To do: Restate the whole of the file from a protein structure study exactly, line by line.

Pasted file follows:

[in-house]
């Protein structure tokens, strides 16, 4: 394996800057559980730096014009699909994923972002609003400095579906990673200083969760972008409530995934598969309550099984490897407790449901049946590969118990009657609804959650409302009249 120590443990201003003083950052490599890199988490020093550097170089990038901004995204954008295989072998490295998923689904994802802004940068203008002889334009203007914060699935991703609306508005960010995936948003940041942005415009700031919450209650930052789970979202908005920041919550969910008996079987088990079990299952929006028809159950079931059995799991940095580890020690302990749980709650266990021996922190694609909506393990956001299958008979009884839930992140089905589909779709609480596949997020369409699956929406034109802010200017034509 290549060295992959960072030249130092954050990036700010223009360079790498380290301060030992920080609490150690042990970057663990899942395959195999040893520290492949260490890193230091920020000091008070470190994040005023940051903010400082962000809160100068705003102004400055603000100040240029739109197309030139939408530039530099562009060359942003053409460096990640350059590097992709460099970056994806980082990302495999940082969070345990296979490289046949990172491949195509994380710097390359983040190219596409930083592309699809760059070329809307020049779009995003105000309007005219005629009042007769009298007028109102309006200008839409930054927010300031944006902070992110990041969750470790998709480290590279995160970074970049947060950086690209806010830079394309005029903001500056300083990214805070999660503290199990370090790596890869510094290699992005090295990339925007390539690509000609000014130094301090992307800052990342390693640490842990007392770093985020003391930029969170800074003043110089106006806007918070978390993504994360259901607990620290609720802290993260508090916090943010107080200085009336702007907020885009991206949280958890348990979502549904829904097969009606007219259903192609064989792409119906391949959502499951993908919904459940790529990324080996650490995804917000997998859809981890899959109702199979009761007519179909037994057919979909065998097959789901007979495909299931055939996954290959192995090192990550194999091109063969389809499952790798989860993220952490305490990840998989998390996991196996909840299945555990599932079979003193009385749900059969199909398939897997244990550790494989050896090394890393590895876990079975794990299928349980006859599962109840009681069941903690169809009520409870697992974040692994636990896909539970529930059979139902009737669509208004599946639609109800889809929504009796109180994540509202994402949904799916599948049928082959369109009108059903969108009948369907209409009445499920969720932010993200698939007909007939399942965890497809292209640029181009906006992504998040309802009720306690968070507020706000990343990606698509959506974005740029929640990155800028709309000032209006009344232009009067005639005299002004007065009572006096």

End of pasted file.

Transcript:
[in-house]
């Protein structure tokens, strides 16, 4: 394996800057559980730096014009699909994923972002609003400095579906990673200083969760972008409530995934598969309550099984490897407790449901049946590969118990009657609804959650409302009249 120590443990201003003083950052490599890199988490020093550097170089990038901004995204954008295989072998490295998923689904994802802004940068203008002889334009203007914060699935991703609306508005960010995936948003940041942005415009700031919450209650930052789970979202908005920041919550969910008996079987088990079990299952929006028809159950079931059995799991940095580890020690302990749980709650266990021996922190694609909506393990956001299958008979009884839930992140089905589909779709609480596949997020369409699956929406034109802010200017034509 290549060295992959960072030249130092954050990036700010223009360079790498380290301060030992920080609490150690042990970057663990899942395959195999040893520290492949260490890193230091920020000091008070470190994040005023940051903010400082962000809160100068705003102004400055603000100040240029739109197309030139939408530039530099562009060359942003053409460096990640350059590097992709460099970056994806980082990302495999940082969070345990296979490289046949990172491949195509994380710097390359983040190219596409930083592309699809760059070329809307020049779009995003105000309007005219005629009042007769009298007028109102309006200008839409930054927010300031944006902070992110990041969750470790998709480290590279995160970074970049947060950086690209806010830079394309005029903001500056300083990214805070999660503290199990370090790596890869510094290699992005090295990339925007390539690509000609000014130094301090992307800052990342390693640490842990007392770093985020003391930029969170800074003043110089106006806007918070978390993504994360259901607990620290609720802290993260508090916090943010107080200085009336702007907020885009991206949280958890348990979502549904829904097969009606007219259903192609064989792409119906391949959502499951993908919904459940790529990324080996650490995804917000997998859809981890899959109702199979009761007519179909037994057919979909065998097959789901007979495909299931055939996954290959192995090192990550194999091109063969389809499952790798989860993220952490305490990840998989998390996991196996909840299945555990599932079979003193009385749900059969199909398939897997244990550790494989050896090394890393590895876990079975794990299928349980006859599962109840009681069941903690169809009520409870697992974040692994636990896909539970529930059979139902009737669509208004599946639609109800889809929504009796109180994540509202994402949904799916599948049928082959369109009108059903969108009948369907209409009445499920969720932010993200698939007909007939399942965890497809292209640029181009906006992504998040309802009720306690968070507020706000990343990606698509959506974005740029929640990155800028709309000032209006009344232009009067005639005299002004007065009572006096």